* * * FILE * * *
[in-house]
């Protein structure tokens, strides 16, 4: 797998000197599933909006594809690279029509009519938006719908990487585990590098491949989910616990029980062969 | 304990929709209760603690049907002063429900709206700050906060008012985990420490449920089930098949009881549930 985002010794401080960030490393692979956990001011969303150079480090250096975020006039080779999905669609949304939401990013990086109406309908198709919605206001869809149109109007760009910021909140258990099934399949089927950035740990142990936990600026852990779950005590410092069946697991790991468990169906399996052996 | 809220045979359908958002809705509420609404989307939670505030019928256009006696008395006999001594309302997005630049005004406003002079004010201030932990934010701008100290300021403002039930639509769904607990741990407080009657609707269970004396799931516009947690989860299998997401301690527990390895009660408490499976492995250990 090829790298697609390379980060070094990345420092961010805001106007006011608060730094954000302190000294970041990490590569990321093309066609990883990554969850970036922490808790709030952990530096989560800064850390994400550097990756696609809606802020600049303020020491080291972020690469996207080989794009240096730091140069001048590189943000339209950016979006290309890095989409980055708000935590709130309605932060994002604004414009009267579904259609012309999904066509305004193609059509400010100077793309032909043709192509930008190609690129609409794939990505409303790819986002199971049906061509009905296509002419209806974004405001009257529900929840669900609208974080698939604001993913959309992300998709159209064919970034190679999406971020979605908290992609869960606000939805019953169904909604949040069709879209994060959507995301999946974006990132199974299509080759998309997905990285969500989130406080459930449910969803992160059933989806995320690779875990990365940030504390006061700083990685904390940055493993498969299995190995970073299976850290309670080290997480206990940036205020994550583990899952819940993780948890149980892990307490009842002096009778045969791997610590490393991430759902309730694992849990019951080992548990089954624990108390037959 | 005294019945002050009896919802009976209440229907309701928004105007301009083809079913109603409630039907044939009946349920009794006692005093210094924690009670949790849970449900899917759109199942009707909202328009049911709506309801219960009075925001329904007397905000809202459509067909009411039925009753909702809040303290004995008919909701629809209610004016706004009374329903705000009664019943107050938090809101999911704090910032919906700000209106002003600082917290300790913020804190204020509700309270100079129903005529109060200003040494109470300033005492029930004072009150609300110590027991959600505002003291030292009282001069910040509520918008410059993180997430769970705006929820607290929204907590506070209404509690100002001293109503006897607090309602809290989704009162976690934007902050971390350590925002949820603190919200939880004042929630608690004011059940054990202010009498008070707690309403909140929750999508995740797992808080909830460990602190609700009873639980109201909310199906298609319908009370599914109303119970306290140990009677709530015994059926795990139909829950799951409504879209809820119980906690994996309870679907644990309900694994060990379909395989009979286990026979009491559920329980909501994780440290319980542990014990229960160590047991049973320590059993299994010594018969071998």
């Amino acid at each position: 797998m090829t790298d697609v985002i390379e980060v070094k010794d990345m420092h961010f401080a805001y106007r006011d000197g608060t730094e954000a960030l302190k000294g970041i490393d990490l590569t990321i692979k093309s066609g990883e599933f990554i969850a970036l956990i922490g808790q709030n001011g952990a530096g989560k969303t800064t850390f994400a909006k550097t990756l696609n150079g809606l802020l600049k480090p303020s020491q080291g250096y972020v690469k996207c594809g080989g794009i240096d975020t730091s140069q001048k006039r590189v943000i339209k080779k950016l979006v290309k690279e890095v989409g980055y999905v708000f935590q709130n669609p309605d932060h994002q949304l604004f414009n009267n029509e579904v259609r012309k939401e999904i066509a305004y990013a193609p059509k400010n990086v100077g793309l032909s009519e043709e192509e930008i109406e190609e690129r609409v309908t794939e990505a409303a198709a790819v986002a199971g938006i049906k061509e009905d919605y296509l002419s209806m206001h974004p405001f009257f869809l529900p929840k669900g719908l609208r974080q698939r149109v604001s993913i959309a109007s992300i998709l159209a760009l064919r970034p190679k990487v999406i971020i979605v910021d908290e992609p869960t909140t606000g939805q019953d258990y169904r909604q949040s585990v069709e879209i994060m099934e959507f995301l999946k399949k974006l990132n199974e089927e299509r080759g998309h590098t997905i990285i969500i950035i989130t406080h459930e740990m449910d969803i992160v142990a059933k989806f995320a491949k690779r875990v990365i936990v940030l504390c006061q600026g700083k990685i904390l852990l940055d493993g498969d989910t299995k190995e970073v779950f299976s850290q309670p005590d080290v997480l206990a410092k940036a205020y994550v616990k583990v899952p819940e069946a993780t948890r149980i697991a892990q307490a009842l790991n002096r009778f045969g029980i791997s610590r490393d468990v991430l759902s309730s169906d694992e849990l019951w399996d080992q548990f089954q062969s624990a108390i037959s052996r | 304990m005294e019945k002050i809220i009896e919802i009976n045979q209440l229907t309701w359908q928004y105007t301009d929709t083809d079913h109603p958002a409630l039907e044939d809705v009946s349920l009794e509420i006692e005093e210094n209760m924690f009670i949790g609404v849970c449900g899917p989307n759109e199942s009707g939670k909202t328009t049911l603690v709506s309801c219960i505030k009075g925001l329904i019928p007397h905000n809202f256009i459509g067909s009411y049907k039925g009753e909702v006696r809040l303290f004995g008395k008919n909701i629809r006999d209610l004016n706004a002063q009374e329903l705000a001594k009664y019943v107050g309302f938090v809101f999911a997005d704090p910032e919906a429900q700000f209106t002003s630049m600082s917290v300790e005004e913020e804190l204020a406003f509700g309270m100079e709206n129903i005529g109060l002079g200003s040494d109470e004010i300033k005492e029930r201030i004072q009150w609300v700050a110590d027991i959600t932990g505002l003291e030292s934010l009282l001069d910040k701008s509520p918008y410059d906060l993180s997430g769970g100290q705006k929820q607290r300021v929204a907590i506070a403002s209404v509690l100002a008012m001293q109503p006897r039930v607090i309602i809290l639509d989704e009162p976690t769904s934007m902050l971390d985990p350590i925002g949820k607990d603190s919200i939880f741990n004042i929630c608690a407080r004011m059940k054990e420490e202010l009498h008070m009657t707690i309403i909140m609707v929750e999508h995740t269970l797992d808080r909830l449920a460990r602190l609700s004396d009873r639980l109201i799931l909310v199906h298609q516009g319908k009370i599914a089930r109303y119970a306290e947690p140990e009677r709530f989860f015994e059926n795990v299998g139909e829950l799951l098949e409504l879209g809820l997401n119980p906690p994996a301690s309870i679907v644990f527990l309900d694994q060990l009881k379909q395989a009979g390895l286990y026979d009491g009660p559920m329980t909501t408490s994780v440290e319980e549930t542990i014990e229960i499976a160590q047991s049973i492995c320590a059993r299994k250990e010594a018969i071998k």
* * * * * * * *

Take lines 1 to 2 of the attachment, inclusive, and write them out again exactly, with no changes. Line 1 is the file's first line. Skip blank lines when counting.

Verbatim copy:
[in-house]
């Protein structure tokens, strides 16, 4: 797998000197599933909006594809690279029509009519938006719908990487585990590098491949989910616990029980062969 | 304990929709209760603690049907002063429900709206700050906060008012985990420490449920089930098949009881549930 985002010794401080960030490393692979956990001011969303150079480090250096975020006039080779999905669609949304939401990013990086109406309908198709919605206001869809149109109007760009910021909140258990099934399949089927950035740990142990936990600026852990779950005590410092069946697991790991468990169906399996052996 | 809220045979359908958002809705509420609404989307939670505030019928256009006696008395006999001594309302997005630049005004406003002079004010201030932990934010701008100290300021403002039930639509769904607990741990407080009657609707269970004396799931516009947690989860299998997401301690527990390895009660408490499976492995250990 090829790298697609390379980060070094990345420092961010805001106007006011608060730094954000302190000294970041990490590569990321093309066609990883990554969850970036922490808790709030952990530096989560800064850390994400550097990756696609809606802020600049303020020491080291972020690469996207080989794009240096730091140069001048590189943000339209950016979006290309890095989409980055708000935590709130309605932060994002604004414009009267579904259609012309999904066509305004193609059509400010100077793309032909043709192509930008190609690129609409794939990505409303790819986002199971049906061509009905296509002419209806974004405001009257529900929840669900609208974080698939604001993913959309992300998709159209064919970034190679999406971020979605908290992609869960606000939805019953169904909604949040069709879209994060959507995301999946974006990132199974299509080759998309997905990285969500989130406080459930449910969803992160059933989806995320690779875990990365940030504390006061700083990685904390940055493993498969299995190995970073299976850290309670080290997480206990940036205020994550583990899952819940993780948890149980892990307490009842002096009778045969791997610590490393991430759902309730694992849990019951080992548990089954624990108390037959 | 005294019945002050009896919802009976209440229907309701928004105007301009083809079913109603409630039907044939009946349920009794006692005093210094924690009670949790849970449900899917759109199942009707909202328009049911709506309801219960009075925001329904007397905000809202459509067909009411039925009753909702809040303290004995008919909701629809209610004016706004009374329903705000009664019943107050938090809101999911704090910032919906700000209106002003600082917290300790913020804190204020509700309270100079129903005529109060200003040494109470300033005492029930004072009150609300110590027991959600505002003291030292009282001069910040509520918008410059993180997430769970705006929820607290929204907590506070209404509690100002001293109503006897607090309602809290989704009162976690934007902050971390350590925002949820603190919200939880004042929630608690004011059940054990202010009498008070707690309403909140929750999508995740797992808080909830460990602190609700009873639980109201909310199906298609319908009370599914109303119970306290140990009677709530015994059926795990139909829950799951409504879209809820119980906690994996309870679907644990309900694994060990379909395989009979286990026979009491559920329980909501994780440290319980542990014990229960160590047991049973320590059993299994010594018969071998």